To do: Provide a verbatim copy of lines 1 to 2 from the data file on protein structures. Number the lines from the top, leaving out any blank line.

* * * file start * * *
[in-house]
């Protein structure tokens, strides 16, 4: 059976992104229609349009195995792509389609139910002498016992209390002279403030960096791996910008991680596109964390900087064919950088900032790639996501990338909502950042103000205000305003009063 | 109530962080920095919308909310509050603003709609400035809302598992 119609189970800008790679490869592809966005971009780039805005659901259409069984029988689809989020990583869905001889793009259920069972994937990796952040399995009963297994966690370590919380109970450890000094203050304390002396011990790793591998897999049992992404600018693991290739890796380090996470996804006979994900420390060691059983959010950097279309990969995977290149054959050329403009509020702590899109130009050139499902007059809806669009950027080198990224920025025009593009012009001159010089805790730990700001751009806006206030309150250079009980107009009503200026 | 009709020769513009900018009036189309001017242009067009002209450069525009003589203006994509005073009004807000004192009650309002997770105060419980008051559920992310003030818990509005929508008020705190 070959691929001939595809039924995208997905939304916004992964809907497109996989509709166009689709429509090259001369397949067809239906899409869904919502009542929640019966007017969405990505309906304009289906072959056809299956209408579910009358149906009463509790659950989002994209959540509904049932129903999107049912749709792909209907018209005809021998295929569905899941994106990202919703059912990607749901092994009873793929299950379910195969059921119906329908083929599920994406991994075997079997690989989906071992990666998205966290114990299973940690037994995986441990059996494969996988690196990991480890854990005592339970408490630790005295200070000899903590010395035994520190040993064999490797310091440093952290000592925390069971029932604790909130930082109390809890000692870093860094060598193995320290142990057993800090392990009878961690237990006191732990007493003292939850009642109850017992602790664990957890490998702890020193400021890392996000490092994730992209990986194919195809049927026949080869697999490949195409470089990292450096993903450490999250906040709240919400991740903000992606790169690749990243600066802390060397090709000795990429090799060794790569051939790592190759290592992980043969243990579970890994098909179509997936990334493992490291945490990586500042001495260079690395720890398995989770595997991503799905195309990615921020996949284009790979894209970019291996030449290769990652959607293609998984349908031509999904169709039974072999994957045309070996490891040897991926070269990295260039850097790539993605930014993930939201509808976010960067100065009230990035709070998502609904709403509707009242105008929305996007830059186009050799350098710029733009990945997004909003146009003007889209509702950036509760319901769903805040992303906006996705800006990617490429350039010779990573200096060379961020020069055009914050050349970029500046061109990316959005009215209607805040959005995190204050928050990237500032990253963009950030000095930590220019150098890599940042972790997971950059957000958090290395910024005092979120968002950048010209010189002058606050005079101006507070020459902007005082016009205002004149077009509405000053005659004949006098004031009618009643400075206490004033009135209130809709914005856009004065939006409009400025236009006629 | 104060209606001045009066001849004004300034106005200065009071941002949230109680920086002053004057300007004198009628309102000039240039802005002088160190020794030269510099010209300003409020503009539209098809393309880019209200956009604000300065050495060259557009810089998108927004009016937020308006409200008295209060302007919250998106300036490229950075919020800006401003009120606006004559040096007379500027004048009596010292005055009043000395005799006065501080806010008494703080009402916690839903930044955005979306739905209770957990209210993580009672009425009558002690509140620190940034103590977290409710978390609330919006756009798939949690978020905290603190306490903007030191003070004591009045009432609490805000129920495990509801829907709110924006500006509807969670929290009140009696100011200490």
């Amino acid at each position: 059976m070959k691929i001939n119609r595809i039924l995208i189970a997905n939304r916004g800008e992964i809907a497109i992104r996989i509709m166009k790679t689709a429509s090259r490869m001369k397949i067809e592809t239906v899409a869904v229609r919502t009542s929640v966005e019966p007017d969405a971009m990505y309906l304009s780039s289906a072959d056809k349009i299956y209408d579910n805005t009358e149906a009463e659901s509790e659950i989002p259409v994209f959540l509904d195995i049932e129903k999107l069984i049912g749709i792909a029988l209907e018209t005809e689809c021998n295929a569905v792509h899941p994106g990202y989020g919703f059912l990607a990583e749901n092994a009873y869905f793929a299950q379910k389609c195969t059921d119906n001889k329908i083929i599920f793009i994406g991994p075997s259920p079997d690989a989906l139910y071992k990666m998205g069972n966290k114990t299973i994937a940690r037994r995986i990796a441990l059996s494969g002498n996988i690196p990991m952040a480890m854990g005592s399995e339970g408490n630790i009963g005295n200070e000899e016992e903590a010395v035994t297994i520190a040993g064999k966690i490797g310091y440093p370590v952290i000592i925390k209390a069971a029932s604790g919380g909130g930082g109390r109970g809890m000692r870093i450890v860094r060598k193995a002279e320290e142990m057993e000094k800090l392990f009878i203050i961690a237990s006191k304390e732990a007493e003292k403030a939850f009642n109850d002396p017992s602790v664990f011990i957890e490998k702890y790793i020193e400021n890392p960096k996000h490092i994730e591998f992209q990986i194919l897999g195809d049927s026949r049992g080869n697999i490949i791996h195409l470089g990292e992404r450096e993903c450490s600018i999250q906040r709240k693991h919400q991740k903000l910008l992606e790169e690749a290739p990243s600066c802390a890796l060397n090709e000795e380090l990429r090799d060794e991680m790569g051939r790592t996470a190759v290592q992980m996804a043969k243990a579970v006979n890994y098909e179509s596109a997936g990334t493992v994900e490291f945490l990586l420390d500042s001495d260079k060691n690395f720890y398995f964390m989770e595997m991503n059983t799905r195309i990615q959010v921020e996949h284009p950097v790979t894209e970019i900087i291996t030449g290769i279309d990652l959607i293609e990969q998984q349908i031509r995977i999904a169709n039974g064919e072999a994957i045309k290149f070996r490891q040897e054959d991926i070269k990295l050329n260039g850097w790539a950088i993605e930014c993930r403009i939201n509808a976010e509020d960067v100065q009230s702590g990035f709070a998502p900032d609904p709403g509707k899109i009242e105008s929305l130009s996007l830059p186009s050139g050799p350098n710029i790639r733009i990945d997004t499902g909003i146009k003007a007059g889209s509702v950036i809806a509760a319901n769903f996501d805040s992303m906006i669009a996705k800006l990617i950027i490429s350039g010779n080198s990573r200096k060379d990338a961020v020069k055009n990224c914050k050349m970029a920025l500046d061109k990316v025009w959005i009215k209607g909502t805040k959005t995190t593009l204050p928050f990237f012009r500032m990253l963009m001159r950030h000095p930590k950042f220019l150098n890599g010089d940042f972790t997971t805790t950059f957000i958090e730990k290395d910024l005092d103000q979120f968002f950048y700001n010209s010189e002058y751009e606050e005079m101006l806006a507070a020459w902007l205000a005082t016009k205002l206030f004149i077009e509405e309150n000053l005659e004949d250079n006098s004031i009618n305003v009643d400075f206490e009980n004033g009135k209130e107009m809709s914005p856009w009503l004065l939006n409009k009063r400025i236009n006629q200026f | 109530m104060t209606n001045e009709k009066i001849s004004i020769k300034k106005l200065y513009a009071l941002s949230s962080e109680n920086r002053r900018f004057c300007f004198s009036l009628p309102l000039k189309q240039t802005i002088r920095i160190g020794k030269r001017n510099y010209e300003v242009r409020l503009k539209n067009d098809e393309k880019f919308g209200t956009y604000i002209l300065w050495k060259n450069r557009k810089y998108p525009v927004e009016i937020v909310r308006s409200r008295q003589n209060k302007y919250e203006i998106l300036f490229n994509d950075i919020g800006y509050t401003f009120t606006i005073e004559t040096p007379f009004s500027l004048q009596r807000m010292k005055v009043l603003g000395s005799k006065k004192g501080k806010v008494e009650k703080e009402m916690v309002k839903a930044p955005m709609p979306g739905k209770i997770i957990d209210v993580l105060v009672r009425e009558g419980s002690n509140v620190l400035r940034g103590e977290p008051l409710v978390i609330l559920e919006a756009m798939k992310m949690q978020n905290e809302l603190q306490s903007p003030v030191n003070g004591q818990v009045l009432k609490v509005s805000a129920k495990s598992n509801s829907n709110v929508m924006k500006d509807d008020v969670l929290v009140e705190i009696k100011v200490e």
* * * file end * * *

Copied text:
[in-house]
């Protein structure tokens, strides 16, 4: 059976992104229609349009195995792509389609139910002498016992209390002279403030960096791996910008991680596109964390900087064919950088900032790639996501990338909502950042103000205000305003009063 | 109530962080920095919308909310509050603003709609400035809302598992 119609189970800008790679490869592809966005971009780039805005659901259409069984029988689809989020990583869905001889793009259920069972994937990796952040399995009963297994966690370590919380109970450890000094203050304390002396011990790793591998897999049992992404600018693991290739890796380090996470996804006979994900420390060691059983959010950097279309990969995977290149054959050329403009509020702590899109130009050139499902007059809806669009950027080198990224920025025009593009012009001159010089805790730990700001751009806006206030309150250079009980107009009503200026 | 009709020769513009900018009036189309001017242009067009002209450069525009003589203006994509005073009004807000004192009650309002997770105060419980008051559920992310003030818990509005929508008020705190 070959691929001939595809039924995208997905939304916004992964809907497109996989509709166009689709429509090259001369397949067809239906899409869904919502009542929640019966007017969405990505309906304009289906072959056809299956209408579910009358149906009463509790659950989002994209959540509904049932129903999107049912749709792909209907018209005809021998295929569905899941994106990202919703059912990607749901092994009873793929299950379910195969059921119906329908083929599920994406991994075997079997690989989906071992990666998205966290114990299973940690037994995986441990059996494969996988690196990991480890854990005592339970408490630790005295200070000899903590010395035994520190040993064999490797310091440093952290000592925390069971029932604790909130930082109390809890000692870093860094060598193995320290142990057993800090392990009878961690237990006191732990007493003292939850009642109850017992602790664990957890490998702890020193400021890392996000490092994730992209990986194919195809049927026949080869697999490949195409470089990292450096993903450490999250906040709240919400991740903000992606790169690749990243600066802390060397090709000795990429090799060794790569051939790592190759290592992980043969243990579970890994098909179509997936990334493992490291945490990586500042001495260079690395720890398995989770595997991503799905195309990615921020996949284009790979894209970019291996030449290769990652959607293609998984349908031509999904169709039974072999994957045309070996490891040897991926070269990295260039850097790539993605930014993930939201509808976010960067100065009230990035709070998502609904709403509707009242105008929305996007830059186009050799350098710029733009990945997004909003146009003007889209509702950036509760319901769903805040992303906006996705800006990617490429350039010779990573200096060379961020020069055009914050050349970029500046061109990316959005009215209607805040959005995190204050928050990237500032990253963009950030000095930590220019150098890599940042972790997971950059957000958090290395910024005092979120968002950048010209010189002058606050005079101006507070020459902007005082016009205002004149077009509405000053005659004949006098004031009618009643400075206490004033009135209130809709914005856009004065939006409009400025236009006629 | 104060209606001045009066001849004004300034106005200065009071941002949230109680920086002053004057300007004198009628309102000039240039802005002088160190020794030269510099010209300003409020503009539209098809393309880019209200956009604000300065050495060259557009810089998108927004009016937020308006409200008295209060302007919250998106300036490229950075919020800006401003009120606006004559040096007379500027004048009596010292005055009043000395005799006065501080806010008494703080009402916690839903930044955005979306739905209770957990209210993580009672009425009558002690509140620190940034103590977290409710978390609330919006756009798939949690978020905290603190306490903007030191003070004591009045009432609490805000129920495990509801829907709110924006500006509807969670929290009140009696100011200490």